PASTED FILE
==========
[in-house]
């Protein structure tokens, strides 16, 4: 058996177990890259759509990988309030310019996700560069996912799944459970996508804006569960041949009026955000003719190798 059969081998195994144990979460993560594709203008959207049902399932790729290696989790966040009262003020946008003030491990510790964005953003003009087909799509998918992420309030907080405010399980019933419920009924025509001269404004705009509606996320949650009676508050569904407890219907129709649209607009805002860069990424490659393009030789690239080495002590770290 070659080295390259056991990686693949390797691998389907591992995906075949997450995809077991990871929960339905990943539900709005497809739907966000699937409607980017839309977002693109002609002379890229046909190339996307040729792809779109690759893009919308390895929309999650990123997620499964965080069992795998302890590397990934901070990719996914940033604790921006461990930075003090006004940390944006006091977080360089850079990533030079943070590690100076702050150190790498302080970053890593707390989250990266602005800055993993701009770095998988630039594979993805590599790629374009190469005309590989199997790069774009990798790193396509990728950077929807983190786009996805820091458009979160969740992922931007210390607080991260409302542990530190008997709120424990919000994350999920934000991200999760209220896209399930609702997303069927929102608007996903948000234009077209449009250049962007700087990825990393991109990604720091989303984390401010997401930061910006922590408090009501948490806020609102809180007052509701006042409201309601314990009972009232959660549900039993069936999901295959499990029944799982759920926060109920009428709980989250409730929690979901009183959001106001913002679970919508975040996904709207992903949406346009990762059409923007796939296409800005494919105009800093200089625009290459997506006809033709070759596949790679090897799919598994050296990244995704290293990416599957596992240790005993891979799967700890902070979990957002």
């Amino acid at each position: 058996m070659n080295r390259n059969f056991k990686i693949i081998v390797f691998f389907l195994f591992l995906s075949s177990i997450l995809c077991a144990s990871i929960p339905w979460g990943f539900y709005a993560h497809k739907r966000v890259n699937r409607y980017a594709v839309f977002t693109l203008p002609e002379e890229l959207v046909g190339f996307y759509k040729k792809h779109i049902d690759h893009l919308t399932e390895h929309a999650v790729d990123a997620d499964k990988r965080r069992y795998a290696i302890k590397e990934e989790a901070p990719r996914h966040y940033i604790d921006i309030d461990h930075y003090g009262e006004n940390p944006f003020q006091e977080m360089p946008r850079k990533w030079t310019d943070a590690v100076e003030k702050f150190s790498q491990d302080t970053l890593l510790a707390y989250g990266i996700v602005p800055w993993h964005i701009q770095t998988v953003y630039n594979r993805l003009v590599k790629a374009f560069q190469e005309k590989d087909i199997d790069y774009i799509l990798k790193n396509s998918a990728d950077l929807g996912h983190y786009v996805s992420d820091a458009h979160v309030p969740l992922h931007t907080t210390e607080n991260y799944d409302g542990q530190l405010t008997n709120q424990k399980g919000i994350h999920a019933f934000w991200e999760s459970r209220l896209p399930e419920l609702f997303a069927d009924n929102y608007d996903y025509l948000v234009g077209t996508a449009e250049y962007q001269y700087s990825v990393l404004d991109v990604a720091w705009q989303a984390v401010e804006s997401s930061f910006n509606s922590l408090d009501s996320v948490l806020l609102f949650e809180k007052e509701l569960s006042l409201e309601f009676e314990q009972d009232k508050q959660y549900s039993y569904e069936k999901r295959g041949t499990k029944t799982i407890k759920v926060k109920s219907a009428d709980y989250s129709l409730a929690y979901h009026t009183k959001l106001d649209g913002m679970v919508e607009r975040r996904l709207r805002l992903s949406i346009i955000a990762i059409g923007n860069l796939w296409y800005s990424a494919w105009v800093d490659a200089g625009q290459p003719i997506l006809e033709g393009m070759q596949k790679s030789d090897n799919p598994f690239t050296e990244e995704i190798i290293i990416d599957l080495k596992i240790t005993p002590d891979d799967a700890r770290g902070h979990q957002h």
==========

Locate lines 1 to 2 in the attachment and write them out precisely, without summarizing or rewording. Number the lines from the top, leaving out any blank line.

[in-house]
């Protein structure tokens, strides 16, 4: 058996177990890259759509990988309030310019996700560069996912799944459970996508804006569960041949009026955000003719190798 059969081998195994144990979460993560594709203008959207049902399932790729290696989790966040009262003020946008003030491990510790964005953003003009087909799509998918992420309030907080405010399980019933419920009924025509001269404004705009509606996320949650009676508050569904407890219907129709649209607009805002860069990424490659393009030789690239080495002590770290 070659080295390259056991990686693949390797691998389907591992995906075949997450995809077991990871929960339905990943539900709005497809739907966000699937409607980017839309977002693109002609002379890229046909190339996307040729792809779109690759893009919308390895929309999650990123997620499964965080069992795998302890590397990934901070990719996914940033604790921006461990930075003090006004940390944006006091977080360089850079990533030079943070590690100076702050150190790498302080970053890593707390989250990266602005800055993993701009770095998988630039594979993805590599790629374009190469005309590989199997790069774009990798790193396509990728950077929807983190786009996805820091458009979160969740992922931007210390607080991260409302542990530190008997709120424990919000994350999920934000991200999760209220896209399930609702997303069927929102608007996903948000234009077209449009250049962007700087990825990393991109990604720091989303984390401010997401930061910006922590408090009501948490806020609102809180007052509701006042409201309601314990009972009232959660549900039993069936999901295959499990029944799982759920926060109920009428709980989250409730929690979901009183959001106001913002679970919508975040996904709207992903949406346009990762059409923007796939296409800005494919105009800093200089625009290459997506006809033709070759596949790679090897799919598994050296990244995704290293990416599957596992240790005993891979799967700890902070979990957002």